As you drink more tea, you’ll develop a preference yourself for how you like your tea brewed. But the important thing is, never turn down a cup no matter how the brewer made it. We never waste tea here J

A Tea for Every Time

We all have our favorite kind of tea, that one type that we gravitate to above all others. Mine is lavender earl grey, my mom’s is traditional earl grey, my best friend’s is any green tea, and I have more than one coworker who swears by mate (though mate isn’t really a tea, remember?).

Officially though, we should all be basing what type of tea we order, not on flavor preference, but on the clock. Certain teas better suit the time of day that you are drinking it, much like some teas are more complementary to the palate, food being served, mood of the drinker, season, or the weather. So no drinking herbal teas with breakfast, and keep the Earl Grey to the afternoon.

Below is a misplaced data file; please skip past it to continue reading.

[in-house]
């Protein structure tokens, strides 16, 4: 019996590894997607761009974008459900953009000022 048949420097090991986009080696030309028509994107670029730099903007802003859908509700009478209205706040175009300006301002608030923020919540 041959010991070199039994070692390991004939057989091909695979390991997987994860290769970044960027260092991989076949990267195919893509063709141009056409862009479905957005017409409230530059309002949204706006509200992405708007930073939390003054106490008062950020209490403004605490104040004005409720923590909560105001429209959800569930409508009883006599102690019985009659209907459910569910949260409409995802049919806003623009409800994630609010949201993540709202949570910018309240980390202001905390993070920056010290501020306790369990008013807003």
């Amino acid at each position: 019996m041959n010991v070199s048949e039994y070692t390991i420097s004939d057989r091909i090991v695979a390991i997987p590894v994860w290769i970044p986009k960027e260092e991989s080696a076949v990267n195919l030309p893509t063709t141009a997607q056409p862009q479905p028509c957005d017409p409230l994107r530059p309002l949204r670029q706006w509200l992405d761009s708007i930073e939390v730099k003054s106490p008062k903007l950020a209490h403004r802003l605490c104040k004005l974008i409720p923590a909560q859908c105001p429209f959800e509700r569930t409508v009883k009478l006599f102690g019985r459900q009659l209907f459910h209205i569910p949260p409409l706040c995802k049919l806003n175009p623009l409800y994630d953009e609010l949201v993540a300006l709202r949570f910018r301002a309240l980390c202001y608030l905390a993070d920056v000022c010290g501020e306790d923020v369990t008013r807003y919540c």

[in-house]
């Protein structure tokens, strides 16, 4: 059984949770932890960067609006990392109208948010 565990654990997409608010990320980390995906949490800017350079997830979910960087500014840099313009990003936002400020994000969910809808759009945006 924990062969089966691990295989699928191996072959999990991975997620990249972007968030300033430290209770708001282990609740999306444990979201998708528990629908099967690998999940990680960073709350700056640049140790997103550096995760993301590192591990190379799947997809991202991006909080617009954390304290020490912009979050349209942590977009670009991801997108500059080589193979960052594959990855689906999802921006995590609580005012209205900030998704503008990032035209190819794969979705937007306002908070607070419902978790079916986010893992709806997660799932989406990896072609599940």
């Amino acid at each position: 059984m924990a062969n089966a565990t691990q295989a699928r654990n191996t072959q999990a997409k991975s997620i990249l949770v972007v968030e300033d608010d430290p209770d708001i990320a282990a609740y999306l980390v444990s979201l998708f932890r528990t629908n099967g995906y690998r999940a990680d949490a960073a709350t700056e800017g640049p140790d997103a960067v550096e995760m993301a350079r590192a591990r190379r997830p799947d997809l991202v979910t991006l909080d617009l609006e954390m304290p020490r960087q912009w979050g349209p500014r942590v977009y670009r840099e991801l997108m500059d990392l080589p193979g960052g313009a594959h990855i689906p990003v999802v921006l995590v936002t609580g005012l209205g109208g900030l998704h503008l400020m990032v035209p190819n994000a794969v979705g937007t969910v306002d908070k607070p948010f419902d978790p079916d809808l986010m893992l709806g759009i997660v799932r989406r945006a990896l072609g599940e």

Morning and Breakfast

Strong black teas are the best choice in the mornings because their caffeine content and robust flavor. A lot of cooked breakfast foods and breads need a tea that can stand up to them. Choose an English or Irish Breakfast, Assam, Kenya, or Yunnan tea for your wake-up jolt.

Photo credit

Photo credit

Mid-Morning and Lunch

Your first cup of tea is beginning to wear off, so the best choice now is one that will maintain the alertness you received from this morning. Stick once again to black teas, unless you are eating Asian food for lunch and then a strong green tea is better. Choose any of the Morning and Breakfast teas or Lapsang Souchong for a black option; choose Sencha, Chinese Chun Mee, or Gunpowder for a green tea.

Photo Credit

Photo Credit

Early Afternoon